Friday, 29 August 2008

US stocks jump on GDP surprise

Another day of positive economic data on Thursday brought another day of gains for US stocks. Bloomberg reports:

U.S. stocks climbed the most in three weeks, led by manufacturers and financial companies, after growth in exports helped the economy expand faster than estimated in the second quarter...

The S&P 500 gained 19.02 points, or 1.5 percent, to 1,300.68, capping its biggest three-day advance in a month. The Dow Jones Industrial Average increased 212.67, or 1.9 percent, to 11,715.18. The Nasdaq Composite Index added 29.18 to 2,411.64. More than five stocks rose for each that fell on the New York Stock Exchange.

However, economists were less enthused over the GDP report. Again from Bloomberg:

Gross domestic product increased at a 3.3 percent annual pace, compared with the initial estimate of 1.9 percent, the Commerce Department said today in Washington. Trade contributed the most to U.S. growth in almost three decades...

"Outside of trade, the economy is considerably weaker," said Carl Riccadonna, an economist at Deutsche Bank Securities Inc. in New York. "When you look at the spending, it looks terrible for the second half of the year."...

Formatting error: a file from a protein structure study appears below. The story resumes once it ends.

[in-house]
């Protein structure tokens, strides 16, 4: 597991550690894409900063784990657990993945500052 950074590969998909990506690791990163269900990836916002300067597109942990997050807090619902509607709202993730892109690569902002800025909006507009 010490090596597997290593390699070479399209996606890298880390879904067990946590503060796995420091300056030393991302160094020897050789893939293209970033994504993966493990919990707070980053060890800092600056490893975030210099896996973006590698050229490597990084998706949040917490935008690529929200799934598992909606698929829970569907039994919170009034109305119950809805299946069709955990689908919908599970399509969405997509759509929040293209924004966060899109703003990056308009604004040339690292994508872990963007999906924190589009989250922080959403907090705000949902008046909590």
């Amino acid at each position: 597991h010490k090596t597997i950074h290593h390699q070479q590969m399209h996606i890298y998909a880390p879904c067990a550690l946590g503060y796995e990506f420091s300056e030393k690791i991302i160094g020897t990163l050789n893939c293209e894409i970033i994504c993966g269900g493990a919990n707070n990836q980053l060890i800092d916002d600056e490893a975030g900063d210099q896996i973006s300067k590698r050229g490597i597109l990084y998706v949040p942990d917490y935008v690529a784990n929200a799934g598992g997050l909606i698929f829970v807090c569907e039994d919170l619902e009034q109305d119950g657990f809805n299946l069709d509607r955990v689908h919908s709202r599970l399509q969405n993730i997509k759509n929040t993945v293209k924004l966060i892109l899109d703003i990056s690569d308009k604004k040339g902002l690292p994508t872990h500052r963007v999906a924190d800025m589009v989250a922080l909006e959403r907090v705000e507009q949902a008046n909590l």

Today's GDP report is "kind of the last hurrah" for the U.S. economy, Martin Regalia, chief economist for the U.S. Chamber of Commerce, said at a press conference today. "We've begun the process of slipping into a good old-fashioned recession."

There may be good reasons for the pessimism.

The Labor Department said initial jobless claims dropped to 425,000 last week, matching economists' forecasts, from 435,000 the previous week. The level remains well above the 321,000 average of last year. The number of people staying on unemployment rolls rose to 3.423 million, the highest since November 2003...

Today's report also included a first look at corporate profits for the second quarter. Earnings adjusted for the value of inventories and depreciation of capital expenditures, known as profits from current production, decreased 2.4 percent to an annual rate of $1.56 trillion. Earnings were down 7 percent from the same time last year, the biggest decrease since the 2001 recession.

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